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FAQ: Featured

Can the integrity of a customer survey be impacted by self-administration?

Yes. Let’s take some lessons from a case study. An organization in the travel industry had outstanding reviews from almost all of its clients on its self-administered customer surveys. Customer surveys were passed out by the tour director on the second to last day of the tour and were collected by the tour director the following morning.

Customer reviews were really good. In fact, the company was able to boast they received a 99% recommendation rate from their guests. All in all, things looked positive for the company. However, they had noticed a trend toward gradual decreases in returning clients and, even more puzzling, it seemed that few people were actually being referred to the travel company. Somehow things didn’t add up. Why weren’t people referring their travel company?

One of the new company directors made a controversial decision to outsource their customer survey to a third party. Much to the company’s surprise, the information gathered by the third party didn’t even seem to be from the same company. Only seventy percent of customers said they might consider recommending the travel company to others. Hardly a glowing endorsement. Furthermore (and despite the substantial cash outlay for the tour packages offered by the company) some clients were abandoning ship and leaving early—they weren’t even around to answer the customer survey! Finally, it surfaced that tour directors became scapegoats when clients were dissatisfied with company offerings, even if the points of dissatisfaction were beyond the tour director’s control. Knowing this, it wouldn’t be surprising if several dozen surveys from unhappy clients went missing.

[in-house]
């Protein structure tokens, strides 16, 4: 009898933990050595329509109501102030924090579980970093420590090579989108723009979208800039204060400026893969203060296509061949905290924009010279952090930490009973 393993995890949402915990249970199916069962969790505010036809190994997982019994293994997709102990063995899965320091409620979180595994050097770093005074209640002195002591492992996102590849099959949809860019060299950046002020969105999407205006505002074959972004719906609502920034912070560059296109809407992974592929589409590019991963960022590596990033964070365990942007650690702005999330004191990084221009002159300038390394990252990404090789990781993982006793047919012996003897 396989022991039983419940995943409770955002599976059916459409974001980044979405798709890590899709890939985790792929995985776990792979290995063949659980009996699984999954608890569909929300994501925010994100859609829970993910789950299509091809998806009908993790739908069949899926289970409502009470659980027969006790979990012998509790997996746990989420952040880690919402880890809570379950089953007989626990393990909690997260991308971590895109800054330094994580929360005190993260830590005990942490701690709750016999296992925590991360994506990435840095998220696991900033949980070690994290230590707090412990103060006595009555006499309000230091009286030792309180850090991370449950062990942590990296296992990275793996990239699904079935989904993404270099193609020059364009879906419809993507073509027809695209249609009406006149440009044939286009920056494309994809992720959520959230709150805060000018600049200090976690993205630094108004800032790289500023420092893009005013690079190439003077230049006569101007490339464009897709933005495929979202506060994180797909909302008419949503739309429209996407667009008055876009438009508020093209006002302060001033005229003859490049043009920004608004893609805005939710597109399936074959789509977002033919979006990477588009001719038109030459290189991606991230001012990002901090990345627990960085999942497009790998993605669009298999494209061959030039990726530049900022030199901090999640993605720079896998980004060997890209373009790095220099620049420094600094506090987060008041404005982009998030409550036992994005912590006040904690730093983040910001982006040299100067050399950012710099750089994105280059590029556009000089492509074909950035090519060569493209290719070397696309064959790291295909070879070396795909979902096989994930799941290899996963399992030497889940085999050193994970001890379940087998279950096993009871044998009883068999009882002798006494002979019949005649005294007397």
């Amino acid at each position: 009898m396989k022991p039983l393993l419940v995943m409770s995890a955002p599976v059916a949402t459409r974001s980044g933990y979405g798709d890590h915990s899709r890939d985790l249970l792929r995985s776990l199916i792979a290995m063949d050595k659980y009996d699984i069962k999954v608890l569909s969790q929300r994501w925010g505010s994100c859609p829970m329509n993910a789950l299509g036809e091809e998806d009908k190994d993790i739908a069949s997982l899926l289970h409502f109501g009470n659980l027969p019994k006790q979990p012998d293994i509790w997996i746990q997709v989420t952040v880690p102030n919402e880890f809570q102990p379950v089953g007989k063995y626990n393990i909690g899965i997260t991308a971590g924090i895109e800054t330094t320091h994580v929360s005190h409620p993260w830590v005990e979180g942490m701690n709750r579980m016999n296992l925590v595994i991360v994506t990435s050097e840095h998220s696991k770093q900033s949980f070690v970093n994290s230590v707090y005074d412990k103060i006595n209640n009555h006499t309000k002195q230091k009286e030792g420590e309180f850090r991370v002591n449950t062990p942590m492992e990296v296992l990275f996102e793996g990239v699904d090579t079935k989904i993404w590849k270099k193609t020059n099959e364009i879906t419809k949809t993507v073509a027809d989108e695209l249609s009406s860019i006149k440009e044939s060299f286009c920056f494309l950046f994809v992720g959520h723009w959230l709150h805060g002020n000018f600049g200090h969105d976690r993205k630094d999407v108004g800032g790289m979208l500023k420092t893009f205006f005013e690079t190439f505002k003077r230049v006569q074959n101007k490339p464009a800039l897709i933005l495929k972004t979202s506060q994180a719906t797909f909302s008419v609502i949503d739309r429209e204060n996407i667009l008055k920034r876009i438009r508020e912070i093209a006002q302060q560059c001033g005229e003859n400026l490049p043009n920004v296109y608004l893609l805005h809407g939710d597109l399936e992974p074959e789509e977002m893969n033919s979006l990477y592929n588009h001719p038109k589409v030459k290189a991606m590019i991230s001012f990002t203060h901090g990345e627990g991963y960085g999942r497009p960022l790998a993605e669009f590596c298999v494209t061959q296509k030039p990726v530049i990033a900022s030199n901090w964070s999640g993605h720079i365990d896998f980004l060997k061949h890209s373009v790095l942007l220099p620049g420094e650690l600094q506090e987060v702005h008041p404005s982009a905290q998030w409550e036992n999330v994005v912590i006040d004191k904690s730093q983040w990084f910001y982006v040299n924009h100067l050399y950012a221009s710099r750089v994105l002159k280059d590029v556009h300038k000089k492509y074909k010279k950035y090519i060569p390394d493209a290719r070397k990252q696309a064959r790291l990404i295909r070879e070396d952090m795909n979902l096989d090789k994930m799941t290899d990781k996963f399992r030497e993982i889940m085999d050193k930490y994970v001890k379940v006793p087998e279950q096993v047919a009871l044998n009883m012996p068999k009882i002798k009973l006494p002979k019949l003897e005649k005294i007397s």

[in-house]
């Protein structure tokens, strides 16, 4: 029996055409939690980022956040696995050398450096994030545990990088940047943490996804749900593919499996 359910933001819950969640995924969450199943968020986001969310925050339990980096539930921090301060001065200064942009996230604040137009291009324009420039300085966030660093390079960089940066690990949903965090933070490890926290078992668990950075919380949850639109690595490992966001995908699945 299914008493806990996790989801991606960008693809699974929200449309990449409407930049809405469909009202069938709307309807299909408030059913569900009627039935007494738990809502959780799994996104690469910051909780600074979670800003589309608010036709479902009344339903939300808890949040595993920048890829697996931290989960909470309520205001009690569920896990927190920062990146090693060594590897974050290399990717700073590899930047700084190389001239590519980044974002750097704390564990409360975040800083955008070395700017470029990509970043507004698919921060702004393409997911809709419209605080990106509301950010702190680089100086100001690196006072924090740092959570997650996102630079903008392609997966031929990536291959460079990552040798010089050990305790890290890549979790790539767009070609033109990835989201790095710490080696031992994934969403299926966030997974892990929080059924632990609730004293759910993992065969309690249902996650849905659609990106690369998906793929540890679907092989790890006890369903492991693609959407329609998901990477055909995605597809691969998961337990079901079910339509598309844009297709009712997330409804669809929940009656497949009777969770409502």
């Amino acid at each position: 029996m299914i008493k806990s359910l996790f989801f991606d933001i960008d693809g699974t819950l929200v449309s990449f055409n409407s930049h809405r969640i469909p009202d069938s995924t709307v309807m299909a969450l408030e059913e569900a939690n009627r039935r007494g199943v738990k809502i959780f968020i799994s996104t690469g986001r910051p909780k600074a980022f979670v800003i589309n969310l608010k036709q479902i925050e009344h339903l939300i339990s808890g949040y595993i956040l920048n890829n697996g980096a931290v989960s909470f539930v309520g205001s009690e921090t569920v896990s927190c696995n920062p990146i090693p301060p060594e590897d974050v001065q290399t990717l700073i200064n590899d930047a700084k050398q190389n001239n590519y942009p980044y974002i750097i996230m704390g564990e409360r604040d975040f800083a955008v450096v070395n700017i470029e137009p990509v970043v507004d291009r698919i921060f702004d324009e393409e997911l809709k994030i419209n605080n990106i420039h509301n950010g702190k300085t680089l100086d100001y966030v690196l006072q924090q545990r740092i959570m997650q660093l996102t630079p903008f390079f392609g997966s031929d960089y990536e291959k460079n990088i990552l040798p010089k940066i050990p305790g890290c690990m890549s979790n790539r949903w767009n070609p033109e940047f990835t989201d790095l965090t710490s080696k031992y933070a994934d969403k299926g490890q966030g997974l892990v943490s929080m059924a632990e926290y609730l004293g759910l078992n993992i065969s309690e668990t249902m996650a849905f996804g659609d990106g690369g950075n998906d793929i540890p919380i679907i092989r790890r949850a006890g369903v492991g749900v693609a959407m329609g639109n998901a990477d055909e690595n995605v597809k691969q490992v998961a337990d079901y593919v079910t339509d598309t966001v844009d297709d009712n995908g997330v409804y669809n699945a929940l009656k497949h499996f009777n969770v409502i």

This case study demonstrates poor survey administration practices that likely led to skewed response rates as well as affirmation and socially desirable response biases. Ultimately, this created an inaccurate picture of the organizational state. Unfortunately, this sort of occurrence is not uncommon.

I'm interested in conducting market research, what do I need to know?

When conducting market research, one of the most important things to ensure is a sample size that is representative of the market you wish to target. Focus on both Confidence Level and Sampling Error. Confidence Level is the probability that the data represents the thinking of all possible participants. Sampling Error is essentially the opposite, which is the probability that there are irregularities in the data.

When you decide on the margin of error that is acceptable for your market research it is easy to calculate your ideal sample size using a sample size calculator. This will tell you how large your sample must be to ensure the market research is valid.